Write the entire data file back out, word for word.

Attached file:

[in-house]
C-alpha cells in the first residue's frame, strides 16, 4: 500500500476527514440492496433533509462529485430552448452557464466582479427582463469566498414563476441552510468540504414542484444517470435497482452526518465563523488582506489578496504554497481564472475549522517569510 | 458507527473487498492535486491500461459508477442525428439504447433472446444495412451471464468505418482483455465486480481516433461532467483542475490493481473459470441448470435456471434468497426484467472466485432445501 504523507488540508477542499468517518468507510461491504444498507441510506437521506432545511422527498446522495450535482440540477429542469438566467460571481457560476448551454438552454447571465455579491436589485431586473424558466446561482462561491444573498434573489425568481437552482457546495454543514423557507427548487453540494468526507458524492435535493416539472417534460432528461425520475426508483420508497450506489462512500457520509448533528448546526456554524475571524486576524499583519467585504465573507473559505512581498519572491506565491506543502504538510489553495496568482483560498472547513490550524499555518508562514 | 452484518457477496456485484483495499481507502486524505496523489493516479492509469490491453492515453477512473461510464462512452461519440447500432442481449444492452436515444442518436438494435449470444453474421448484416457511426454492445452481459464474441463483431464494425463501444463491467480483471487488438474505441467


[in-house]
C-alpha cells in the first residue's frame, strides 16, 4: 500500500476527514440492496433533509462529485430552448452557464466582479427582463469566498414563476441552510468540504414542484444517470435497482452526518465563523488582506489578496504554497481564472475549522517569510 | 458507527473487498492535486491500461459508477442525428439504447433472446444495412451471464468505418482483455465486480481516433461532467483542475490493481473459470441448470435456471434468497426484467472466485432445501 504523507488540508477542499468517518468507510461491504444498507441510506437521506432545511422527498446522495450535482440540477429542469438566467460571481457560476448551454438552454447571465455579491436589485431586473424558466446561482462561491444573498434573489425568481437552482457546495454543514423557507427548487453540494468526507458524492435535493416539472417534460432528461425520475426508483420508497450506489462512500457520509448533528448546526456554524475571524486576524499583519467585504465573507473559505512581498519572491506565491506543502504538510489553495496568482483560498472547513490550524499555518508562514 | 452484518457477496456485484483495499481507502486524505496523489493516479492509469490491453492515453477512473461510464462512452461519440447500432442481449444492452436515444442518436438494435449470444453474421448484416457511426454492445452481459464474441463483431464494425463501444463491467480483471487488438474505441467